The latest enhanced surveillance report from the European Commission gave the go-ahead for the release of €767 million of debt relief in acknowledgement of the progress Greece has made in meeting its reform targets, which included reforms in the energy sector, investment licensing legislation, and privatisations. Clearance of state arrears to the private sector was highlighted as an area of concern, as was progress on implementing the integrated management system for justice.
The latest debt sustainability analysis by the European Commission found risks substantially unchanged from the previous report. In the baseline scenario, debt is seen as dropping from 203% of GDP in 2021 to 54% in 2060, with financing needs remaining under 15% of GDP in the long run.
New company registrations were up 27.5% in the first nine months of the year compared to the same period in 2020, according to the Hellenic Statistical Authority (ELSTAT). The biggest growth area was primary production, including farming and fishing activities, wholesale and retail, and logistics. A total of 75,453 new businesses were set up, compared to 59,177 last year.
The GEMI company register shows just 6,500 business closures in the first nine months of the year, compared to 15,300 in 2020 and 21,100 in 2019. The lower rate is seen as the result of pandemic support measures, with business associations warning of an acceleration in closures as the safety net is withdrawn.
Private sector bank deposits grew by just €11 million in October according to the Bank of Greece (BoG), marking a significant slowdown from €441 million in September and €1.48 billion in August. The balance now stands at €173.7 billion, having grown by €10.5 billion to date this year.
The average spend by visitors to Greece rose to €746 per trip in the first nine months of this year, an increase of 25.5% over 2020, and 28% more than 2019 which was a record year for tourism. German visitors accounted for €1.8 billion of total revenues according to the Bank of Greece (BoG) figures, followed by the UK with €1.2 billion, and France with €908 million.
House prices in and around Athens shot up by 10% in Q3, after a 5.6% rise in Q1 and 6.4% in Q2. Prices in Thessaloniki were also up by 8.7%. Market sources expect the trend to continue with the return to the market of foreign buyers through the Golden Visa scheme.
Prime Minister Kyriakos Mitsotakis unveiled a €7.5 billion “just transition” programme for the Western Macedonia region over the period 2021-2027. The biggest ever regional investment programme of its type, it focusses on job creation through incentives for new industries such as the “White Dragon” hydrogen cluster to accelerate the transition from coal to green energy.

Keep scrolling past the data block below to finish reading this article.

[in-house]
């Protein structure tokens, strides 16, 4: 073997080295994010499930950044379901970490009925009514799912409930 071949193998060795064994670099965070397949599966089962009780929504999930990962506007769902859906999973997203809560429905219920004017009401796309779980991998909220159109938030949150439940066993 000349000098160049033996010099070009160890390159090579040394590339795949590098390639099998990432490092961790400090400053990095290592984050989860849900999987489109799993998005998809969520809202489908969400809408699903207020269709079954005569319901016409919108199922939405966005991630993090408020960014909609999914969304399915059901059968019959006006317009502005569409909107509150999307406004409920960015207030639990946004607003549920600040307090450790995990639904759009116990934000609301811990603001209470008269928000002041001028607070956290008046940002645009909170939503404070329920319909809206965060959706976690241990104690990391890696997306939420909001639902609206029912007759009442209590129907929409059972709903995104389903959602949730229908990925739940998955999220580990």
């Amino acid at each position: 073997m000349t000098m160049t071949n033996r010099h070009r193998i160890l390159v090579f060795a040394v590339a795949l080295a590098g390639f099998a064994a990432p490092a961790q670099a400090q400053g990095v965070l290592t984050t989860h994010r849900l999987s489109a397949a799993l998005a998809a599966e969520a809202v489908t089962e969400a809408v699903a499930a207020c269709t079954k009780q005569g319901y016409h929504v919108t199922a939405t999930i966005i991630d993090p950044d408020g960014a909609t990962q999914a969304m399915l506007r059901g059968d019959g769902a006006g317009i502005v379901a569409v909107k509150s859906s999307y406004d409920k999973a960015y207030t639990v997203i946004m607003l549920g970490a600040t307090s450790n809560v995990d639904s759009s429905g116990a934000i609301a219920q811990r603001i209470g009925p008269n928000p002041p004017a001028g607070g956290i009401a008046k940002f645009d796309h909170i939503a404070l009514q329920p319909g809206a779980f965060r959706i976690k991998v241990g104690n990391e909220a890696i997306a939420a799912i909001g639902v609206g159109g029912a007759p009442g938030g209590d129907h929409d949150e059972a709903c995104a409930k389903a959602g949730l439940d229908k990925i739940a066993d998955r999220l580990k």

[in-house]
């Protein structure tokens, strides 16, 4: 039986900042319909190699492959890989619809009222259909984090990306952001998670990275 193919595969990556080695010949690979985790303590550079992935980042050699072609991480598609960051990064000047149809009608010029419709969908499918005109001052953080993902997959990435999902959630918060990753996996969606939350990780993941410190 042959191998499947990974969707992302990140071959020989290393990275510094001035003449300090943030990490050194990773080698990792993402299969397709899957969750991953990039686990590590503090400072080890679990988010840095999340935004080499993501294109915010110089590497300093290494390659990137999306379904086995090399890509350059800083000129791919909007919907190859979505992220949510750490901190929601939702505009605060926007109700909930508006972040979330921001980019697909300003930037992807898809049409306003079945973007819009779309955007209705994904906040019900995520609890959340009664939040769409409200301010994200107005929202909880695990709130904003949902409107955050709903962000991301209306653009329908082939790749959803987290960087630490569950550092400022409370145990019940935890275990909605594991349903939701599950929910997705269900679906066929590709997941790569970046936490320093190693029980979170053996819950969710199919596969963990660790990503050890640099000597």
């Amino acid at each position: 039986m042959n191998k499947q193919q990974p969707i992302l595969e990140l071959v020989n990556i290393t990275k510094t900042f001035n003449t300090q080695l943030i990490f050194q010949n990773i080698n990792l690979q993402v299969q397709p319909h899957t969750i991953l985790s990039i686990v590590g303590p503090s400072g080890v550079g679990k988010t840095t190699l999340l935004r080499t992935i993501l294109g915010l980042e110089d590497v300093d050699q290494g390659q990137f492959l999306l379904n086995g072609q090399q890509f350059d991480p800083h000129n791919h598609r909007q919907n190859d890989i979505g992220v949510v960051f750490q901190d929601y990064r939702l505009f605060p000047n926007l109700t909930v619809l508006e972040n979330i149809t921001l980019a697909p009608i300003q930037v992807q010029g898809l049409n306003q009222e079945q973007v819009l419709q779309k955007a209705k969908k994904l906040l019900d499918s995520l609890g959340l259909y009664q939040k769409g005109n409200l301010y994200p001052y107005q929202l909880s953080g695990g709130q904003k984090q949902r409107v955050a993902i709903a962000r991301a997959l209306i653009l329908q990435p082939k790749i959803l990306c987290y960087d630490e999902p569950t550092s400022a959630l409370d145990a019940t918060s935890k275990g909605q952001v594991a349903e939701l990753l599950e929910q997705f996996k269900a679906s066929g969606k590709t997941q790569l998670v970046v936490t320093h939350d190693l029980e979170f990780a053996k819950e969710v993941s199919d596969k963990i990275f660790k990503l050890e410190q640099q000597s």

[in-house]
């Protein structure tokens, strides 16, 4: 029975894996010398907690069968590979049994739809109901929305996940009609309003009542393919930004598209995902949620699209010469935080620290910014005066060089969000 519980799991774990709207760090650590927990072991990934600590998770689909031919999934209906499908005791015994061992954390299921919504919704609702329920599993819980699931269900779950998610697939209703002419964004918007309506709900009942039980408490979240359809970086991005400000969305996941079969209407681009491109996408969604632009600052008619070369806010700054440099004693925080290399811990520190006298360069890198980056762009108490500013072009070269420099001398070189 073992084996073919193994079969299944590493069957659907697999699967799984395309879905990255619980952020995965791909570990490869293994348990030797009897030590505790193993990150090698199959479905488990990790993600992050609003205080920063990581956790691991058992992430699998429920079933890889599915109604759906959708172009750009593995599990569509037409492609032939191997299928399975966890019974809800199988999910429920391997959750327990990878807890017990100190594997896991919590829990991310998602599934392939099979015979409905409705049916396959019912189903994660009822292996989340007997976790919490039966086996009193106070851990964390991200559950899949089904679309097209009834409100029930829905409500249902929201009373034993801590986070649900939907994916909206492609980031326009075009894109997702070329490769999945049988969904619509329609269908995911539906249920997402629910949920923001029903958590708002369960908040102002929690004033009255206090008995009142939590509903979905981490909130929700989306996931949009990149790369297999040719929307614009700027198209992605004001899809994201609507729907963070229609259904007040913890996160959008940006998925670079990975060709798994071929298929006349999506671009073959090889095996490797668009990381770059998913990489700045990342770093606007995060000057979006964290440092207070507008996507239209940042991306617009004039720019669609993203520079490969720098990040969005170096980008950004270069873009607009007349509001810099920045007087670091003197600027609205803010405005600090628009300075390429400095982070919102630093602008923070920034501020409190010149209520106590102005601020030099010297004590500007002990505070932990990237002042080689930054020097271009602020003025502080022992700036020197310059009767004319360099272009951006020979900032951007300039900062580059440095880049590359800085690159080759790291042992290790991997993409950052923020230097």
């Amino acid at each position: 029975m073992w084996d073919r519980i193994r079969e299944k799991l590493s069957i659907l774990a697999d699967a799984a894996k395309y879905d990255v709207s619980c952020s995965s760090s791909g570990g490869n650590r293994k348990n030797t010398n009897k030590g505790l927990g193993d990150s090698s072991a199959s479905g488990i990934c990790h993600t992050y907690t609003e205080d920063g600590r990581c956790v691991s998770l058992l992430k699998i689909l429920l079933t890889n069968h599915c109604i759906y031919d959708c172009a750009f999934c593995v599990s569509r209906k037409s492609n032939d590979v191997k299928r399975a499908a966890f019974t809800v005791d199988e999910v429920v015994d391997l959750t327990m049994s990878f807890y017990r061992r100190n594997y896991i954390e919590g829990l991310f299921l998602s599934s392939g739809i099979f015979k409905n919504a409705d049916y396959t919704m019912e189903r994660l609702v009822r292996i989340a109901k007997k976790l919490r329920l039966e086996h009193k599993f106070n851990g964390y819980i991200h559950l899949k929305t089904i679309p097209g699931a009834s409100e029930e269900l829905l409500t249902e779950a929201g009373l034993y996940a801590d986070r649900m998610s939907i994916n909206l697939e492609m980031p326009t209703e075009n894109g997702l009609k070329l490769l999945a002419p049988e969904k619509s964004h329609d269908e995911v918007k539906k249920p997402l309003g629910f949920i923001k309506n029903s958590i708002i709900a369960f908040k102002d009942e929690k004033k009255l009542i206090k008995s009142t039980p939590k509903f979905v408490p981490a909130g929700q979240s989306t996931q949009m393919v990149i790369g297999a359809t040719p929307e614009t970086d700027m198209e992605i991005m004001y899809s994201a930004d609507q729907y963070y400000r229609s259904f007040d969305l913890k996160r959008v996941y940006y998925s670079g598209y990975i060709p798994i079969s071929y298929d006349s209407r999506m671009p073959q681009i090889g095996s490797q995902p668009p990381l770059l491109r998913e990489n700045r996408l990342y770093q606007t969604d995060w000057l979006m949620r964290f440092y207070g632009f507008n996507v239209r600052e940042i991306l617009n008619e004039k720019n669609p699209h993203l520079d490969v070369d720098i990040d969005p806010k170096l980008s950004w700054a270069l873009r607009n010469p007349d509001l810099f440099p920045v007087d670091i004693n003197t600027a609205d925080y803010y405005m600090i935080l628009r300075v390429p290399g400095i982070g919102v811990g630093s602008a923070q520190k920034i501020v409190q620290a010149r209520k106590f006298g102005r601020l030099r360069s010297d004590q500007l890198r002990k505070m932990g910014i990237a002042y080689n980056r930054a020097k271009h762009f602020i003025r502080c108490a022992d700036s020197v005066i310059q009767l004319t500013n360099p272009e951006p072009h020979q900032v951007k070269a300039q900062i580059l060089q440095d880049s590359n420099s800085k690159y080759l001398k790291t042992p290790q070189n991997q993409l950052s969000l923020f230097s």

The two bidders for the Heraklion Gournes redevelopment project nicknamed “little Hellinikon” have been invited by privatisation agency HRADF to submit improved bids. The winner of the contest between DIMAND and REDS is due to be announced on December 6.
Eurobank reported profits of €298 million in the first nine months of the year, capital adequacy of 15.7% and NPE ratio after the completion of the Mexico securitisation of 7.3%, beating its performance targets on all three fronts.
Piraeus Bank posted losses of €3.09 billion in the first nine months of the year, stemming from impairments related to its NPE clean-up. The bank’s NPE ratio was brought down to 16% from 45% at the end of 2020.
The first results have been published from the new out-of-court workout algorithm for overindebted borrowers. The algorithm proposed 36 settlements involving haircuts of up to 80% against banks, of which 24 were approved by the creditors. The remainder were rejected because of insufficient information provided by loan guarantors.
The ASE general index plunged -4.45% on Friday as news of the emergence of the Omicron variant of Covid-19 prompted a global sell-off in equities. The index closed at 858.93 points. After a week of sideways trading, this brought weekly losses to -6.12%.
Profits by listed companies exceeded €1.80 billion in the first nine months of the year, compared to €145.5 million over the same period in 2020 when many businesses’ activities were hampered by lockdowns. The sharp increase also reflects asset appreciation and inflation.